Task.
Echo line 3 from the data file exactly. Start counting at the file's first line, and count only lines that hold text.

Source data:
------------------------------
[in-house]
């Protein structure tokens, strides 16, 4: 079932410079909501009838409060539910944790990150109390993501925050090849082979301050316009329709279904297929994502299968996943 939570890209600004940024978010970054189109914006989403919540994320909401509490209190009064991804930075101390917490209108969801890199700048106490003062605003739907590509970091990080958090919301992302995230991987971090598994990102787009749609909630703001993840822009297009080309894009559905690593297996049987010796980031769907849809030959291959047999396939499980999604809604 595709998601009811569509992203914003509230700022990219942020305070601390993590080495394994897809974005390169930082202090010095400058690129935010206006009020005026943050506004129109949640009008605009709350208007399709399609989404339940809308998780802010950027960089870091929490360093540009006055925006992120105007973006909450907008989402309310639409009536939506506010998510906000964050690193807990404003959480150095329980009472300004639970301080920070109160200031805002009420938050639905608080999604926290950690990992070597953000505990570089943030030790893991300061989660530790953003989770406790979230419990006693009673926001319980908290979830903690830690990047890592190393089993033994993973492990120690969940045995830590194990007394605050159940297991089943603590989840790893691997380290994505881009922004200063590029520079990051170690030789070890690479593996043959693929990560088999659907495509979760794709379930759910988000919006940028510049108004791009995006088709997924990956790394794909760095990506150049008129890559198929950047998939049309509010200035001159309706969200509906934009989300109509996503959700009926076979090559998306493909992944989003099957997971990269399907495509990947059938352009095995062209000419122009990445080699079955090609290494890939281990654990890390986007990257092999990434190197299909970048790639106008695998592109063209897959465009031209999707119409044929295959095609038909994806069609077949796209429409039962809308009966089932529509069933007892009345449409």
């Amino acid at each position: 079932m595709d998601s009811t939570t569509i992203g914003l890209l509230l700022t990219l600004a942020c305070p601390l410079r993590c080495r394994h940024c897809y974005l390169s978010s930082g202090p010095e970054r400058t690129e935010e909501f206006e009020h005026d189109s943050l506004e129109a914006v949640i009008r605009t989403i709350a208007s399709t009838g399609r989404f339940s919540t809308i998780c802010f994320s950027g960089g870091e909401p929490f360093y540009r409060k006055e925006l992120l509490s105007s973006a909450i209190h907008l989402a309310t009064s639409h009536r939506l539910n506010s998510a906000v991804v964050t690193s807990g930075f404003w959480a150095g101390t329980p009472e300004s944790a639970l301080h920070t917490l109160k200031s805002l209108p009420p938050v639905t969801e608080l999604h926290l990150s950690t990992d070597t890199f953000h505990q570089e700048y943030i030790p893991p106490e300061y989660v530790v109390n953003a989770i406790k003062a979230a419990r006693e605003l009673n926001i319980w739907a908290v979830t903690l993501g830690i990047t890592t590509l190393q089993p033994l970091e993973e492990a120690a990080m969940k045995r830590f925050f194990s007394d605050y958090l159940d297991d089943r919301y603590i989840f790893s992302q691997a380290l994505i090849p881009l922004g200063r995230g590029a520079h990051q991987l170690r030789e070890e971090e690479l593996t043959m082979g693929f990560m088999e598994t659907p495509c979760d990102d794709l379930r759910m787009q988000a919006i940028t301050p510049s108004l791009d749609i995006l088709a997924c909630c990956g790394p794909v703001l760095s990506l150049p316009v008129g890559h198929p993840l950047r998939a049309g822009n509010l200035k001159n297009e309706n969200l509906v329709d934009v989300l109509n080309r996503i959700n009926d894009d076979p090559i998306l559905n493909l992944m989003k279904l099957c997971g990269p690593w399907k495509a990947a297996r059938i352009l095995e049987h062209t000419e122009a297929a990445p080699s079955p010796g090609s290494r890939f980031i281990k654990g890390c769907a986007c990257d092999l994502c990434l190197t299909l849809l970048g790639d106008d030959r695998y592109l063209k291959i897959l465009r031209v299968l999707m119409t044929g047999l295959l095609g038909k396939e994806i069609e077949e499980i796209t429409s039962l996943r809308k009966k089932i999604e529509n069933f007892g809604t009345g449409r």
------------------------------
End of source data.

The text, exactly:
């Amino acid at each position: 079932m595709d998601s009811t939570t569509i992203g914003l890209l509230l700022t990219l600004a942020c305070p601390l410079r993590c080495r394994h940024c897809y974005l390169s978010s930082g202090p010095e970054r400058t690129e935010e909501f206006e009020h005026d189109s943050l506004e129109a914006v949640i009008r605009t989403i709350a208007s399709t009838g399609r989404f339940s919540t809308i998780c802010f994320s950027g960089g870091e909401p929490f360093y540009r409060k006055e925006l992120l509490s105007s973006a909450i209190h907008l989402a309310t009064s639409h009536r939506l539910n506010s998510a906000v991804v964050t690193s807990g930075f404003w959480a150095g101390t329980p009472e300004s944790a639970l301080h920070t917490l109160k200031s805002l209108p009420p938050v639905t969801e608080l999604h926290l990150s950690t990992d070597t890199f953000h505990q570089e700048y943030i030790p893991p106490e300061y989660v530790v109390n953003a989770i406790k003062a979230a419990r006693e605003l009673n926001i319980w739907a908290v979830t903690l993501g830690i990047t890592t590509l190393q089993p033994l970091e993973e492990a120690a990080m969940k045995r830590f925050f194990s007394d605050y958090l159940d297991d089943r919301y603590i989840f790893s992302q691997a380290l994505i090849p881009l922004g200063r995230g590029a520079h990051q991987l170690r030789e070890e971090e690479l593996t043959m082979g693929f990560m088999e598994t659907p495509c979760d990102d794709l379930r759910m787009q988000a919006i940028t301050p510049s108004l791009d749609i995006l088709a997924c909630c990956g790394p794909v703001l760095s990506l150049p316009v008129g890559h198929p993840l950047r998939a049309g822009n509010l200035k001159n297009e309706n969200l509906v329709d934009v989300l109509n080309r996503i959700n009926d894009d076979p090559i998306l559905n493909l992944m989003k279904l099957c997971g990269p690593w399907k495509a990947a297996r059938i352009l095995e049987h062209t000419e122009a297929a990445p080699s079955p010796g090609s290494r890939f980031i281990k654990g890390c769907a986007c990257d092999l994502c990434l190197t299909l849809l970048g790639d106008d030959r695998y592109l063209k291959i897959l465009r031209v299968l999707m119409t044929g047999l295959l095609g038909k396939e994806i069609e077949e499980i796209t429409s039962l996943r809308k009966k089932i999604e529509n069933f007892g809604t009345g449409r």